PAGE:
The next governor of Illinois should implement the Future Energy Jobs Act; secure carbon pollution reductions that the state will earn in line with the state’s Clean Power Plan goal of a 22 MMT CO2e—or 26 percent—reduction from 2012 levels by 2030; and seek additional means to reduce carbon emissions outside the power sector.87 At the same time, the next governor should tackle the state’s transportation-related carbon emissions by building on the existing network that, as of June 2017, consisted of 400 public electric vehicle-charging stations and more than 900 charging outlets.88

The next Illinois governor should also think bigger than Gov. Rauner has in terms of regional planning and funding for transit. The choice for Illinois voters in 2018 may determine whether the state will join California in any upcoming political and legal battles over the Trump administration’s changes to fuel economy standards.89 The idea has precedent: In 2007, the now-defunct Illinois Climate Change Advisory Group proposed aligning the state’s fuel efficiency standards with California’s progressive standards.90 Currently, 13 states—including several U.S. Climate Alliance members and New Jersey—have aligned with California’s efficiency standards, and nine states have also adopted its zero-emissions vehicle standards.91

The current state of climate action in Michigan

As leader of a state with many automobile companies, factories, and parts suppliers, Michigan’s next governor will enter office during a transformational time for the U.S. transportation system. Michigan is host to more than 1,700 automobile-related manufacturing companies, which employ more than 165,000 workers in the state.92 Current Gov. Rick Snyder (R) has expressed support for the Trump administration’s review of federal fuel economy standards, which critics fear will roll back the energy- and cost-saving standards known as Corporate Average Fuel Economy (CAFE) standards.93 This follows Gov. Snyder’s opposition to the Obama administration’s CAFE standards rulemaking process in 2011 and 2012, which raised the fuel economy standard to 54.5 miles per gallon in model year 2025.94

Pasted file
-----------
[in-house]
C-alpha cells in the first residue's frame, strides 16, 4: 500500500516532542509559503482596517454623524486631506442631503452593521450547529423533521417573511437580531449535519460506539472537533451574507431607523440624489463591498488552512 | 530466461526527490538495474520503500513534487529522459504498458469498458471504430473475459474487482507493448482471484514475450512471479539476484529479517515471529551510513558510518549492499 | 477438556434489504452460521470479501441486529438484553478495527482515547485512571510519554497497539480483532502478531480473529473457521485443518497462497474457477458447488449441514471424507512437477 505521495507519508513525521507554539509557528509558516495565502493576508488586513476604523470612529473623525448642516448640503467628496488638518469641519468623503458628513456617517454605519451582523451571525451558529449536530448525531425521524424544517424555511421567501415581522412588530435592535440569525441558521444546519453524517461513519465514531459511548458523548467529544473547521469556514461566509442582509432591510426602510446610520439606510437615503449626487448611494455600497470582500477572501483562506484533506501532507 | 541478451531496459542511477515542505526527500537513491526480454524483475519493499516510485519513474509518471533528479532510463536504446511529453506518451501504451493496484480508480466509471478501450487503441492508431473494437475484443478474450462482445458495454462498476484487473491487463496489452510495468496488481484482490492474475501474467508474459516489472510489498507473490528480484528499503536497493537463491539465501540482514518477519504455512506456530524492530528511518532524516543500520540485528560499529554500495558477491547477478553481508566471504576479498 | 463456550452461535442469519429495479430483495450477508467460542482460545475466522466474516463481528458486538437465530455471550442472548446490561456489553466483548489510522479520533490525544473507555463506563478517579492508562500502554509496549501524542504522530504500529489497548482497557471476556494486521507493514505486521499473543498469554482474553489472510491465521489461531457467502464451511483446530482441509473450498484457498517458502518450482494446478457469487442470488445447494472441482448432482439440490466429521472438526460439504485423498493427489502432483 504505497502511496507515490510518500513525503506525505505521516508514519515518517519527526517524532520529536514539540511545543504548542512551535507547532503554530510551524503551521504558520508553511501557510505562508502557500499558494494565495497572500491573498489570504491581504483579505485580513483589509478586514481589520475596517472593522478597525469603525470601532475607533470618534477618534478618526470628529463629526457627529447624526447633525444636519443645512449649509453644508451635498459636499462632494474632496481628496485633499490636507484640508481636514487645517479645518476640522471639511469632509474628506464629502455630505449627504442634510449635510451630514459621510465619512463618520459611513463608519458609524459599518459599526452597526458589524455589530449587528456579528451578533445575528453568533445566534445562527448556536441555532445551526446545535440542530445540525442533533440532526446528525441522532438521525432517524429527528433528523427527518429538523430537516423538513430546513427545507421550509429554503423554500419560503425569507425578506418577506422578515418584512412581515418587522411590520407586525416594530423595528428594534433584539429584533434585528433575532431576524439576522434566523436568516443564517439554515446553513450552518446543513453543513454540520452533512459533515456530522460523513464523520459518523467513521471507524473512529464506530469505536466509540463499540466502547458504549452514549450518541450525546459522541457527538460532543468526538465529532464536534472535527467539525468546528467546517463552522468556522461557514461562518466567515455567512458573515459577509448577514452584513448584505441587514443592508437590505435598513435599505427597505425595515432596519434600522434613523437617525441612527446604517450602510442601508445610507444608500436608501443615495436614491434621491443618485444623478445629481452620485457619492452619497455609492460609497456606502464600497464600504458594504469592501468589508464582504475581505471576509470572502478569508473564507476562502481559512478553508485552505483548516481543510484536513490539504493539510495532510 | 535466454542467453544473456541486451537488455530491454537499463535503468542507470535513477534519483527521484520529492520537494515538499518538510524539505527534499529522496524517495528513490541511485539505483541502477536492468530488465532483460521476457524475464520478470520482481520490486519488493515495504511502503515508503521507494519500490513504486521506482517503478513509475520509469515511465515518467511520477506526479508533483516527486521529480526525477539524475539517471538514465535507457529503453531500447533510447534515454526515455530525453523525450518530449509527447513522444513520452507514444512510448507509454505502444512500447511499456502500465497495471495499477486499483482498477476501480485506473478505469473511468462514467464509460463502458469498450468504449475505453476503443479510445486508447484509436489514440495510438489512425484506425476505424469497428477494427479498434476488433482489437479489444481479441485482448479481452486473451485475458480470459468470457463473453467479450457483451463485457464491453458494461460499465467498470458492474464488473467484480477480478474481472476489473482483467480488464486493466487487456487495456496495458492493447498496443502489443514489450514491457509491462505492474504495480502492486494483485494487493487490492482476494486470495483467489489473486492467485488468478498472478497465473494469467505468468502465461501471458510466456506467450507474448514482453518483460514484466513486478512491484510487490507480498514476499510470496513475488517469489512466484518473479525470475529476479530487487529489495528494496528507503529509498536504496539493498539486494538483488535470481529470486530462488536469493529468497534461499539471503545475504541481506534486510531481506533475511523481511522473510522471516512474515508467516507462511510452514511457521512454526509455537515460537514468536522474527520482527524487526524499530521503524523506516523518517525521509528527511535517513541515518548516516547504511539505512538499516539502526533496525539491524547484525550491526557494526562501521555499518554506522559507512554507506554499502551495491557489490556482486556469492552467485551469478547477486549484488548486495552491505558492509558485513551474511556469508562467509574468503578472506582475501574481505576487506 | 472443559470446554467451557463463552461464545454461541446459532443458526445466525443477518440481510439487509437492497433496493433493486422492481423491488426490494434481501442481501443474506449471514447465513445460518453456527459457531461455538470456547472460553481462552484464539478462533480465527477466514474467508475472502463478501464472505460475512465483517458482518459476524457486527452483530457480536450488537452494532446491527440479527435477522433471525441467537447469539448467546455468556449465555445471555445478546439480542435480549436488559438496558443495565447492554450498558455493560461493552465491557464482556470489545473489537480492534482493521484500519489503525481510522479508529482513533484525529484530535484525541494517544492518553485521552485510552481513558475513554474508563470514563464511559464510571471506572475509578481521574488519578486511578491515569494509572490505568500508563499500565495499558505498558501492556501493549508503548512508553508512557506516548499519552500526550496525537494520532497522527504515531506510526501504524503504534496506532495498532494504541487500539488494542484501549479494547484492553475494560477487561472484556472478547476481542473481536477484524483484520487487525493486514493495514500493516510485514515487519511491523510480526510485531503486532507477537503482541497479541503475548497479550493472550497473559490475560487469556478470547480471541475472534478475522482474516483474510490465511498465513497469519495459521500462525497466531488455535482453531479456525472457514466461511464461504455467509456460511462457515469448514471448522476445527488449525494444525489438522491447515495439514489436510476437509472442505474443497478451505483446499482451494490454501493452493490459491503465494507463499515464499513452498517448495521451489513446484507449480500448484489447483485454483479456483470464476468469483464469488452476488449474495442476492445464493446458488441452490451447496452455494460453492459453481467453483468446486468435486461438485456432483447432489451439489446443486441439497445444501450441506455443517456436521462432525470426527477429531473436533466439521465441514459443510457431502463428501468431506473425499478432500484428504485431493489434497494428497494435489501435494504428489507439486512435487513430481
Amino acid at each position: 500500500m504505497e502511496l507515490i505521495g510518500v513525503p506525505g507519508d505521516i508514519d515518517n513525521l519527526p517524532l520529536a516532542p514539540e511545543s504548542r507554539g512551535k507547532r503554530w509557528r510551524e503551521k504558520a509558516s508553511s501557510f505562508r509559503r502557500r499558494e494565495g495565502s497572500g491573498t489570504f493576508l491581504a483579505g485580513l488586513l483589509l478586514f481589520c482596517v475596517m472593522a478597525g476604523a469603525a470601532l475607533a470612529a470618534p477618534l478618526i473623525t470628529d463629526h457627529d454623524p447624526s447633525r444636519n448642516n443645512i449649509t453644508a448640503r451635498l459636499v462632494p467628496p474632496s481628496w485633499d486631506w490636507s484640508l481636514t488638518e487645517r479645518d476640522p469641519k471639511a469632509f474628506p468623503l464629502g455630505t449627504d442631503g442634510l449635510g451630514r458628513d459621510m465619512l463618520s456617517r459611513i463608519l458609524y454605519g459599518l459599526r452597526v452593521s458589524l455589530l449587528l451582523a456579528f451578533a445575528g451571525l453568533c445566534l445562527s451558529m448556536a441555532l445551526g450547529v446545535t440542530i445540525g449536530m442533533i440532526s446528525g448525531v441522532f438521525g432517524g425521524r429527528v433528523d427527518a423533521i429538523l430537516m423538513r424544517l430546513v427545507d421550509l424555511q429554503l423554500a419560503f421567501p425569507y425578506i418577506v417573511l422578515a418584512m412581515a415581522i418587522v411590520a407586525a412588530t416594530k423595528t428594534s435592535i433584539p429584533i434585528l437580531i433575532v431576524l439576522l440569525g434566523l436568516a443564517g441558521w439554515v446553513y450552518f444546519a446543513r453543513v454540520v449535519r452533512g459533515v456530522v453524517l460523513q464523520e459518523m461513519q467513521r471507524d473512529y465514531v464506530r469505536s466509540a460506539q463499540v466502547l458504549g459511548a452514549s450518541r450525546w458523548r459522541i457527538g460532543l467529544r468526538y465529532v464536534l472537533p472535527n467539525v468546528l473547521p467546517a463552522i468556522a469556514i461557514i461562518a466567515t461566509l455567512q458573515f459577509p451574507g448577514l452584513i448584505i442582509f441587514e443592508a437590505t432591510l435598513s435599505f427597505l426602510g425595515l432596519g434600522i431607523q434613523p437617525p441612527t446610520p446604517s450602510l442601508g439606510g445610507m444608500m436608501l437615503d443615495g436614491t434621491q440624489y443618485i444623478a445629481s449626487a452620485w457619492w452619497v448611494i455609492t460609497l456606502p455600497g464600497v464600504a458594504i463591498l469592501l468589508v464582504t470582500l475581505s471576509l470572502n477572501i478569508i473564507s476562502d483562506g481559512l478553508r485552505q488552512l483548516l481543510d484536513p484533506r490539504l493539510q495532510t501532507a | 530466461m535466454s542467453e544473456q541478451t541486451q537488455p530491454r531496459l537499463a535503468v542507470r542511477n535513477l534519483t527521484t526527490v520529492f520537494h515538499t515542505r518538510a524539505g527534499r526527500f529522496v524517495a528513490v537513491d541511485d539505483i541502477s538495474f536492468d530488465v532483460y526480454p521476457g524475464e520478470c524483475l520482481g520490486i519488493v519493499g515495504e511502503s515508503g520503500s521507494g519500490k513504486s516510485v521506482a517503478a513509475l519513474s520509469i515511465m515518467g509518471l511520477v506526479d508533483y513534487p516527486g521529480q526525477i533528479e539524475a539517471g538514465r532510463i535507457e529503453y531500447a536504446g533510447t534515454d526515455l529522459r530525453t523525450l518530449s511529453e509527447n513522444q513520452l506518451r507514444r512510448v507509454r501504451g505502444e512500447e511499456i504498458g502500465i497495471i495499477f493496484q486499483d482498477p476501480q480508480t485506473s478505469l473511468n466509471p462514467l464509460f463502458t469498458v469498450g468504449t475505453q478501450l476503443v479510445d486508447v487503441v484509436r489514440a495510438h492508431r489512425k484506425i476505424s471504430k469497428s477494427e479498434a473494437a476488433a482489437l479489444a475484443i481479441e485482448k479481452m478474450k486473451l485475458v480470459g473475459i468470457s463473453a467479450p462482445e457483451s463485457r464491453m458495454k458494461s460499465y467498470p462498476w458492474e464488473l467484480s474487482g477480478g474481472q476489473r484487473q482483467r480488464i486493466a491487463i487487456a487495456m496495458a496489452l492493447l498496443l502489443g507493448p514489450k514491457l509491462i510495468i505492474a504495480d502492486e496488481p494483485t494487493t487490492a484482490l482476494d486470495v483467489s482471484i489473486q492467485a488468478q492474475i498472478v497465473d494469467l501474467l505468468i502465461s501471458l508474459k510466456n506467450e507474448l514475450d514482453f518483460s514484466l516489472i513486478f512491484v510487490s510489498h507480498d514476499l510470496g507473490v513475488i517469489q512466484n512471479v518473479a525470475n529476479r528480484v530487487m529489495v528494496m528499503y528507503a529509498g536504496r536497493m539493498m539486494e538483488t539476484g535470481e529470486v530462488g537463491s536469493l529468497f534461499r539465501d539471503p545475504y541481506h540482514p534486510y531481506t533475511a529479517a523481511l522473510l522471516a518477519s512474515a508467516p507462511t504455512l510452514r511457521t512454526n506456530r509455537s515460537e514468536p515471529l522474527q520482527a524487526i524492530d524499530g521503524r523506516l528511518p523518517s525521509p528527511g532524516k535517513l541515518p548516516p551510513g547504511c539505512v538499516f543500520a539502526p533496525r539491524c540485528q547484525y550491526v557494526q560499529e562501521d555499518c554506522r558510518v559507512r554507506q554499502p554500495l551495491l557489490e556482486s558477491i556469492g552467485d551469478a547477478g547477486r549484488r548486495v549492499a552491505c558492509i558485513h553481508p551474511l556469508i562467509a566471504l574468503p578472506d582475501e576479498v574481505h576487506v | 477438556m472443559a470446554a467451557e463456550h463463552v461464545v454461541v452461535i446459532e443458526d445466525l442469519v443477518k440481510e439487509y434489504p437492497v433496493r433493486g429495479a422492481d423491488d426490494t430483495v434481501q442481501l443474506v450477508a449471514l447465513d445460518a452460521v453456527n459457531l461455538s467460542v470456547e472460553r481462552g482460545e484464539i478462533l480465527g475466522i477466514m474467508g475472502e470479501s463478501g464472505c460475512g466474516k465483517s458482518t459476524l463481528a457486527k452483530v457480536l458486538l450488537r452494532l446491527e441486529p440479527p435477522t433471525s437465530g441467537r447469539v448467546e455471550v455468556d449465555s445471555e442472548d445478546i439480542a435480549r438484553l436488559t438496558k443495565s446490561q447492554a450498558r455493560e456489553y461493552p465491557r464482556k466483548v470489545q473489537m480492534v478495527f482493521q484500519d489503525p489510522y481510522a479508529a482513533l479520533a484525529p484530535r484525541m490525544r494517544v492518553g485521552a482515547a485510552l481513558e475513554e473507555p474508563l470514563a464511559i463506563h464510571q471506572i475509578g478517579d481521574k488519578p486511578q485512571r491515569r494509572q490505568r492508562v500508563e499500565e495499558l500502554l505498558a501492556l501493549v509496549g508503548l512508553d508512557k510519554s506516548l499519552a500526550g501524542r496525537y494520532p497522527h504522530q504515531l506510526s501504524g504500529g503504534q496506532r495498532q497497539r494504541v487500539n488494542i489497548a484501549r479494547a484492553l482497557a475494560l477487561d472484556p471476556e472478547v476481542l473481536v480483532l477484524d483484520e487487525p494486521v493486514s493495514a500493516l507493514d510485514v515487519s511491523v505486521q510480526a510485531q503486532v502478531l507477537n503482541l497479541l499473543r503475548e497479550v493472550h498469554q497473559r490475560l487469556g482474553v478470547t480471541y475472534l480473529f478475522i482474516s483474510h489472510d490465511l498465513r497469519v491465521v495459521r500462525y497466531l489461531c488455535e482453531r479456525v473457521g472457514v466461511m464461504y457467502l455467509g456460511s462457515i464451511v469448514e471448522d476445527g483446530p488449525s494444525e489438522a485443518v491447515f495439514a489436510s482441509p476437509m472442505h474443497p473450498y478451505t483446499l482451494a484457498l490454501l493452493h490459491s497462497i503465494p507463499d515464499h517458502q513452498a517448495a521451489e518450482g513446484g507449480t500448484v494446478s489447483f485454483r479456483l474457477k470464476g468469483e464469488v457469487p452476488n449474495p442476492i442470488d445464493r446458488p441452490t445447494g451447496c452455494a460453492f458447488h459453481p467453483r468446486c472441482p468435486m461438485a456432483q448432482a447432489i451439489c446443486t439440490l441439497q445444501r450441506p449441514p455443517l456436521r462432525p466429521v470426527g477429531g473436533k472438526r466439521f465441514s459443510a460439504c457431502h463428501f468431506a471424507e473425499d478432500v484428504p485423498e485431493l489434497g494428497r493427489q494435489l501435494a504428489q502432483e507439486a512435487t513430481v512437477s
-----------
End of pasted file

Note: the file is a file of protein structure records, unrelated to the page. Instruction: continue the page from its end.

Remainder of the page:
Much like its Midwestern neighbors, Michigan has net metering policies and a renewable portfolio standard in place, and although a bipartisan measure increased the standard to 15 percent, progressives in the state are eager to do more.95 Although Michigan’s electric power and transportation sectors produce most of its carbon emissions—37 percent and 30 percent, respectively—it also sees significant emissions from residential and commercial buildings, at 21 percent.96 Michigan’s cold winters have driven up energy use for space and water heating needs in homes and businesses, with 76.9 percent of Michiganders heating their homes with natural gas and a further 9.7 percent using other fossil fuel products.97 If President Trump’s budget cuts for weatherization and home energy assistance pass, Michigan’s low-income families will be out in the cold due to a funding shortfall that would otherwise provide energy assistance to more than 468,000 households and efficiency upgrades to more than 3,000 homes.98

Michigan by the numbers

State GDP trend, 2005–2014: -4.6 percent99

Current clean energy employment: 97,470 workers100